Best friends Bryce Treggs and Kodi Whitfield know all about rivalry games.
The sophomore receivers played at rival Los Angeles high schools before lining up for Cal and Stanford just as their fathers did two decades ago.
Brian Treggs and Bob Whitfield faced off in the Big Game three times from 1989-91. Before that, they were part of the storied Southern California prep rivalry between Carson and Banning high schools.
About 50 family members and friends plan to sit together Saturday in Stanford Stadium for the 116th Big Game to watch the next generation butt heads.
"I wear half red and half blue," said Brian Treggs, who coached both players through Pop Warner football.
Born two weeks apart, Bryce and Kodi have been friends since age 2, when their moms shuttled them around neighborhood parks in strollers.
"From day one, they loved each other like brothers," Whitfield's mom, Euradell White, said.
And fought like brothers.
They spent their childhood playing on the same baseball, basketball and football teams before going separate ways in high school. Bryce chose Bellflower-St. John Bosco and Kodi went to Los Angeles-Loyola. They are traditional parochial school rivals.
"Luckily, we both play receiver," Whitfield said. "If one of us played against each other, it'd get a little more personal."
After outstanding high school careers, the receivers took recruiting trips together to Cal, Northwestern, Notre Dame and UCLA. When Treggs arrived in Berkeley before his friend, he told a recruiter, "OK, it is a package deal with me and Kodi."
But just like high school, the receivers chose different schools that fit their academic aspirations as much as football pursuits.
"If Stanford was giving Kodi a scholarship, he was going there. Kodi didn't have a choice," said his dad, an All-America lineman at Stanford who played 15 years in the NFL.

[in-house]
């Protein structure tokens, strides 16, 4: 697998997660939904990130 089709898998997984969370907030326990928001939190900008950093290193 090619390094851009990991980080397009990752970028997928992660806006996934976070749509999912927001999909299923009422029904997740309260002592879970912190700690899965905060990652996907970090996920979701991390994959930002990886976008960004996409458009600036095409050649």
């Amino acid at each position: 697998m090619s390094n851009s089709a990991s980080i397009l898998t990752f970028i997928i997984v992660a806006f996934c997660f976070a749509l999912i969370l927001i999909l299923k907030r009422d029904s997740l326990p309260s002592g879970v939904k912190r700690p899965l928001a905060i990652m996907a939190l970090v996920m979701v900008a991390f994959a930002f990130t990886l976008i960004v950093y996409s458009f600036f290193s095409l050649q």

Like his dad, Kodi Whitfield started out as a lineman, playing for the Carson Colts Pop Warner team. Back then, Kodi was built like big Bob, who played at 6-foot-5, 318 pounds. When the son struggled to stay within the Pop Warner weight limit, the Treggs had Kodi take saunas before weigh-ins, run on a treadmill and watch his calorie intake.
As Whitfield grew into what now is his 6-2, 196-pound frame, he asked to switch to receiver. Brian Treggs converted Kodi into a tight end when he was 12. Within a year he and Bryce were the Colts' primary receivers.
"I was on the left, he was on the right," Bryce said. "We were unstoppable."
Both father and son worked with Whitfield to help him develop his hands and timing. In high school, the players also trained with former USC stars Keyshawn Johnson and Brian Kelly on a 7-on-7 all-star team.
Bob Whitfield, who played mostly for the Atlanta Falcons while his son grew up in Los Angeles, credits the efforts of others.
"You know I can't catch the ball," he said. "I made sure Kodi can do the physical things on the field, like blocking."
Kodi Whitfield is more physical than his 5-11, 180-pound friend at Cal. Last month, Whitfield made a spectacular one-handed catch between two UCLA defenders for his first collegiate touchdown. He has 14 receptions for 162 yards in 10 games in Stanford's run-first system.
Treggs, on the other hand, leads Cal with 76 catches for 713 yards in 11 games. His dad groomed him to be a receiver from age 5. It's the same position Dad played at Cal, where he led Bears in receiving for three years.
"Bryce is faster and a little more savvy," Brian Treggs said in comparing the friends. "But down toward the goal line, Kodi is your guy."
Both players say it was a coincidence they attend the colleges of their fathers although it seemed destined to happen.
"We all try to say we didn't see it coming," Kodi Whitfield said.
But when signing day came, they laughed about their choices, and said, "I'll see you once a year."
Contact Elliott Almond at 408-920-5865 and follow him on Twitter at twitter.com/elliottalmond.
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116th Big Game » Cal (1-10, 0-8 Pac-12) at Stanford (8-2, 6-2), 1 p.m., FOX Sports 1
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